Apparently the French had a saying that went something like “the Vietnamese sow rice, the Cambodians watch it grow, the Laotians listen to it grow.” I think they were onto something there. This place is nothing like any other Asian city I have been to. It’s actually not a city in that sense and long may it stay that way. More like a big country town. And very atypical if you have any familiarity with Asian infrastructure. The “cable index” is off the chart here – fibre optic and phone cables nicely hung and untangled (mostly). It’s a clean town and the pace is well, one of listening rather than planting.
I ‘m not sure exactly how it happened but I found myself in the markets. Turns out there is a bright and shiny entrance off a main street but I came in the side along a canal under bits of plastic strung together in a patchwork of blue and white and black. In another section I was impressed to discover the roof over my head was mainly polystyrene boxes all stitched together with twine and plastic. I bet it leaks like a sieve but the sun is off our heads. Though mine was bent to the ground since 98.3% of the population here barely make it to my shoulders.
The streets are quiet too, even in the backpacker strewn close quarters of the centre of town. Everyone seems to be on their best behaviour, and walk the streets looking a little puzzled and curious. We are all here wondering at a country and city that is so off the map its slumbering catches us by surprise. I hope they hope what I hope, that not too many uncover it. I overheard a Ukrainian and an American discuss the appeal of this slow town, both hoping that no one finds it, and both planning on pointing their friends at Bangkok, not Vientiane.
I have now criss crossed this town on enough occasions to be recognized by locals and for me to recognize folk on the streets I have seen two or three times – or more. And I’m not counting the tourists, most who appear to be Dutch or German and seem perplexed to find themselves in a place with nothing to do. There are no touristy things in this town such as you might find in Bangkok or Hong Kong or KL. Thank goodness for that. But I have had a lengthy conversation with a gent about the economics of a train link from Kunming to Singapore which will pass through here at some point, about cross border trade, Australian investment in bauxite and potash, the WTO agenda to drag the country into the global economy, various ASEAN agendas none of which really align with what these folk want (according to him), foreign investment and expertise from all sorts of obscure places which land in this place and the price of grapes grown on the border of Vietnam. Yes, grapes grown in Laos. It was a fascinating and rambling conversation with a guy in a country backwater yet who is acutely aware of so many things out there which are impacting his country and culture. As with conversations we had in Nepal, it’s a tough mix of decisions for these people to make – they want the seclusion and peace that comes with being a backwater, but cannot deny their citizens the things the rest of the global citizenry enjoy. He resigned himself to the idea (or rationalized all this development) of Laos being the Switzerland of South East Asia (though he preferred the old French label of Indo China (we got into the subject of the influence of Sanskrit and Hindu culture on ancient Laos)) in which his vision was a country able to pick and choose from the options that surround it. I am not so sure he will have the luxury of doing that. Things just move way too quickly for such careful selection.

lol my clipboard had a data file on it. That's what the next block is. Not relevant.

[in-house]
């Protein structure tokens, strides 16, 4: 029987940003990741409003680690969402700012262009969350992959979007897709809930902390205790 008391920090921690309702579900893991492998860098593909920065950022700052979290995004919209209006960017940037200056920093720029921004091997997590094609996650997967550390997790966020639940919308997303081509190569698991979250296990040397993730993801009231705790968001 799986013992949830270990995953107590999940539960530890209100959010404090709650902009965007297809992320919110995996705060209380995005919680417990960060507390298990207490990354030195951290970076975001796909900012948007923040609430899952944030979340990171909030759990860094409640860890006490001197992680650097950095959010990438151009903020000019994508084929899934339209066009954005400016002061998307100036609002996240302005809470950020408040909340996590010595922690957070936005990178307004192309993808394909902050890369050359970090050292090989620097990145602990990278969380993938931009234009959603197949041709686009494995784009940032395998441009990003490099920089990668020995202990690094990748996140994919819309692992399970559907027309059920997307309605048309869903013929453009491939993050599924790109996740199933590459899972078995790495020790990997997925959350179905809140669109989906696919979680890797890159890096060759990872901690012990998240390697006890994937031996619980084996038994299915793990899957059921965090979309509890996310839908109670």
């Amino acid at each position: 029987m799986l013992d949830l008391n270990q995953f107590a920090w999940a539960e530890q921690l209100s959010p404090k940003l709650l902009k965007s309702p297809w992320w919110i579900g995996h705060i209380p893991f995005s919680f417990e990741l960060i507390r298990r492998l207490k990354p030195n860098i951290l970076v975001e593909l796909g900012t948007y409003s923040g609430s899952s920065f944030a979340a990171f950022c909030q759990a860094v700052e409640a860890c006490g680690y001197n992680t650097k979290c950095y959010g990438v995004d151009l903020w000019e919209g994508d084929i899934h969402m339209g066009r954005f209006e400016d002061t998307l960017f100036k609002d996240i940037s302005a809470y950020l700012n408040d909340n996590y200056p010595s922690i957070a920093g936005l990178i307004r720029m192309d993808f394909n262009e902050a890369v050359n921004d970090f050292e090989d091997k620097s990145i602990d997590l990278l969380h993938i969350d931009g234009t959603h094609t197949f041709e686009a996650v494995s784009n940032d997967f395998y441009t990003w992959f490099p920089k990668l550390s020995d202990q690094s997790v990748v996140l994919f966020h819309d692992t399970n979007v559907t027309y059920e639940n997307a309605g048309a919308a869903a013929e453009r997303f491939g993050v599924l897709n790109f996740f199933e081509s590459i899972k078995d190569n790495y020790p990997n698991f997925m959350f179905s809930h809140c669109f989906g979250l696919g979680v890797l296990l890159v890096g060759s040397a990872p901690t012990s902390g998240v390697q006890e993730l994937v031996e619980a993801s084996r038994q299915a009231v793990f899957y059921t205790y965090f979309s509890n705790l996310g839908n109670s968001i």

But out in the markets and on the streets there seems to be little concern about that. There are people selling dried monkey fetuses (for what I have no idea) on the sidewalk, colourful silks the price of which sky rocket when I hove into view (it’s the off season so I eventually get one who is prepared to discuss a sensible price), bocce is played by men who probably should be working, school kids demurely say hi, though if from a safe distance the greeting can be a raucous shout, soldiers lift their shirts up over their bellies to cool down in the heat, rifles stacked away under park benches, and fat mothers ladle beef soup into your lunch bowl as if you were one of the family. It’s slow and familiar and viscous and soft all at once. I can wander into four lanes of traffic with some ease and not be too concerned about looking the wrong way – you can’t do that in Beijing or Ho Chi Minh City. Or Sydney for that matter. The occasional boy racer rips his 125 bike up the street in a cloud of dirty smoke but on the whole this population seems pretty content to just trundle along. After all, if you create too much racket you will never be able to hear the rice grow.
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